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Will Micheál Martin lead the party into the next general election? 'We'll have to think about that'

Fianna Fáil does not ‘understand the scale of the problem in housing’ says Jim O’Callaghan.

Fianna Fail's Jim Callaghan and election candidate Deirdre Conroy outside the RDS count centre.
Fianna Fail's Jim Callaghan and election candidate Deirdre Conroy outside the RDS count centre.
Image: Leah Farrell

FIANNA FÁIL’S DIRECTOR of Elections for the Dublin Bay South by-election Jim O’Callaghan has put a question mark over whether Micheál Martin should lead the party into the next general election. 

When asked if the Taoiseach should lead the party if the general election is held in 2024/25, he replied: “We’ll have to think about that.”

Final tallies put Fianna Fáil’s candidate Deirdre Conroy below 5%. 

O’Callaghan admitted the party’s performance today was “disappointing”.

While he initially said now is not necessarily the time to change the party’s leader, he did not rule it out in the future.

O’Callaghan, who is the sitting Fianna Fáil TD in the Dublin Bay South constituency, said he would take responsibility for today’s result, bu not exclusively.

“Unfortunately, Fianna Fáil has been declining in national opinion polls, both nationally and in Dublin and regrettably this vote is consistent with that decline that we have seen since the general election in February 2020,” he said.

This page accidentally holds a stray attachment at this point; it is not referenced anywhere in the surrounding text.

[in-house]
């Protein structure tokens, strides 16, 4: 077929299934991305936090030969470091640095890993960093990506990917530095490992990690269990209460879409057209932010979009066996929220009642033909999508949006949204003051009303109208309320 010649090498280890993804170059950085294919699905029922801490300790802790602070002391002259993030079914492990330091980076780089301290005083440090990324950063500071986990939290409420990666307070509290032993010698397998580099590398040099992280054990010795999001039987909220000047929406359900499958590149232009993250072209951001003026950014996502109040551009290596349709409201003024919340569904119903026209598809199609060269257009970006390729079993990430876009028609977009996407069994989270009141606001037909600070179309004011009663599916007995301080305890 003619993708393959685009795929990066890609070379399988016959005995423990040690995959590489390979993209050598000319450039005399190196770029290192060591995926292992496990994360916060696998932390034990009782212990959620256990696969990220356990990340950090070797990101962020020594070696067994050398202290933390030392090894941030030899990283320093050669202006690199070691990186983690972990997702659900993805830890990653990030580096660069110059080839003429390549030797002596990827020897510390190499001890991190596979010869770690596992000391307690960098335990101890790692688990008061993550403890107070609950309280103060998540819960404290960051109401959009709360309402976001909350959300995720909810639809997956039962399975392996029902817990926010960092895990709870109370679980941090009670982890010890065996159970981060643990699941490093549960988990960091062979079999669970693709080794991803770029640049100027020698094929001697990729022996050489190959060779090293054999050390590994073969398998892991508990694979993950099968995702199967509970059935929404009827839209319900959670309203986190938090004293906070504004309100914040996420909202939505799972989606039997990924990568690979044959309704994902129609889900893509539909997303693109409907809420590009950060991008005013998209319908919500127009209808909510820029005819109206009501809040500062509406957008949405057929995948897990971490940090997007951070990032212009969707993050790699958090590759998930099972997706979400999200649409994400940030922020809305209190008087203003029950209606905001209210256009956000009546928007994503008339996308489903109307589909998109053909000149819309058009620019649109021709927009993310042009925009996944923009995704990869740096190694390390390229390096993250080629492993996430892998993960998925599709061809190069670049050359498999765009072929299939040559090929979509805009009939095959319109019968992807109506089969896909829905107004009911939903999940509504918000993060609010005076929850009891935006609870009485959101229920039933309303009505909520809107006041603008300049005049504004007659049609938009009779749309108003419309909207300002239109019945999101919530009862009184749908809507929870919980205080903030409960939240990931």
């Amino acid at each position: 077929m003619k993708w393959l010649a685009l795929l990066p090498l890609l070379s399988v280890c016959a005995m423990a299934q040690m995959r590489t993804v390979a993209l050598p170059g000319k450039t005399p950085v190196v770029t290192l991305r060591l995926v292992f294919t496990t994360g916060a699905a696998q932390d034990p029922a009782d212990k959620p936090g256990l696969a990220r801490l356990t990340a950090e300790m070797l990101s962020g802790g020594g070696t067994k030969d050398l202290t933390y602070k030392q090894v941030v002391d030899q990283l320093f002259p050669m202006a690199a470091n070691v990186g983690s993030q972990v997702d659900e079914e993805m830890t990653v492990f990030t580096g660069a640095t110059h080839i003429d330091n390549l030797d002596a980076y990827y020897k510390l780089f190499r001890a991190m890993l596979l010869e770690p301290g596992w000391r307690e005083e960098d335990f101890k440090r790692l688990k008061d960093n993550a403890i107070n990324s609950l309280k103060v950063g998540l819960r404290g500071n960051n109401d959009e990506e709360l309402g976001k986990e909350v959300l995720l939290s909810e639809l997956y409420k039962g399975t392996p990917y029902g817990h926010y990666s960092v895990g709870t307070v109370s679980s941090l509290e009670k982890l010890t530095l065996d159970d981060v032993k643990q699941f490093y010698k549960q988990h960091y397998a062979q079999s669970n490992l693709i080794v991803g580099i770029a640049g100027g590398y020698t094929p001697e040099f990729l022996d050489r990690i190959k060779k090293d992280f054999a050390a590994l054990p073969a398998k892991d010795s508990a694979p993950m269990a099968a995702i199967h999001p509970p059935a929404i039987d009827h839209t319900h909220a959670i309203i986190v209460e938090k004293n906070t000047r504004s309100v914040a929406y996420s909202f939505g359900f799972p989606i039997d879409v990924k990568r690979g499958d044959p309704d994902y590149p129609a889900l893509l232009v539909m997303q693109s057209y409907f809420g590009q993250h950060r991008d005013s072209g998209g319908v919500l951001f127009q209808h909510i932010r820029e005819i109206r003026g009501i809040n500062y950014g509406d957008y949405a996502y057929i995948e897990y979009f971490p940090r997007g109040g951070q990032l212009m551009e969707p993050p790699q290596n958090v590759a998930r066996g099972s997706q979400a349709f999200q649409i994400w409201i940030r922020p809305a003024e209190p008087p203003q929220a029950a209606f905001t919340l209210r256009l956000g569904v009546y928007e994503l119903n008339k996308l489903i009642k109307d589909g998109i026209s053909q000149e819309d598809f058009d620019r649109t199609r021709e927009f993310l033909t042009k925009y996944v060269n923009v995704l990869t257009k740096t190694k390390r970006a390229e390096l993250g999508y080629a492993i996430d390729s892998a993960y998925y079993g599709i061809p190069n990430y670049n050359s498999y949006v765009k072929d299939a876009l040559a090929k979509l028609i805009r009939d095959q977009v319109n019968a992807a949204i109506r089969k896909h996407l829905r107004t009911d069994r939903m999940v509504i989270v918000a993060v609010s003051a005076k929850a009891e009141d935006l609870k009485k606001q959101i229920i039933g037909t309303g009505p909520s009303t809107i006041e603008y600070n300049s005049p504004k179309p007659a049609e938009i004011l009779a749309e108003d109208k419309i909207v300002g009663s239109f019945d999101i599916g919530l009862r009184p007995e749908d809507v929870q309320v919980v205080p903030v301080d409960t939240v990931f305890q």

“I don’t have answers for you today to explain why,” he said. 

However, he added that his party needs to become “more relevant” particularly when it comes to housing.

Fianna Fáil does not “understand the scale of the problem in housing”, he added.

“I don’t see how we are relevant in this election, I didn’t see the relevance of us in this election,” he said.

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“Unless the public see Fianna Fáil in government having made progress on the housing issue, by the time the next general election comes, we will be facing similar results,” said O’Callaghan.

He added:

The reason why Sinn Féin have done well on the topic of housing is not because people believe they have the solutions, but it’s because people believe they understand the scale of the problem, and I regret I don’t think Fianna Fáil understand the scale of the problem with housing yet.

When asked if such a poor result places him in a precarious position, due to him being earmarked by some to take over the leadership perhaps one day, O’Callgahn said he had no problem accepting his share of the responsibility. 

“But I don’t think the by-election was about me,” he said.

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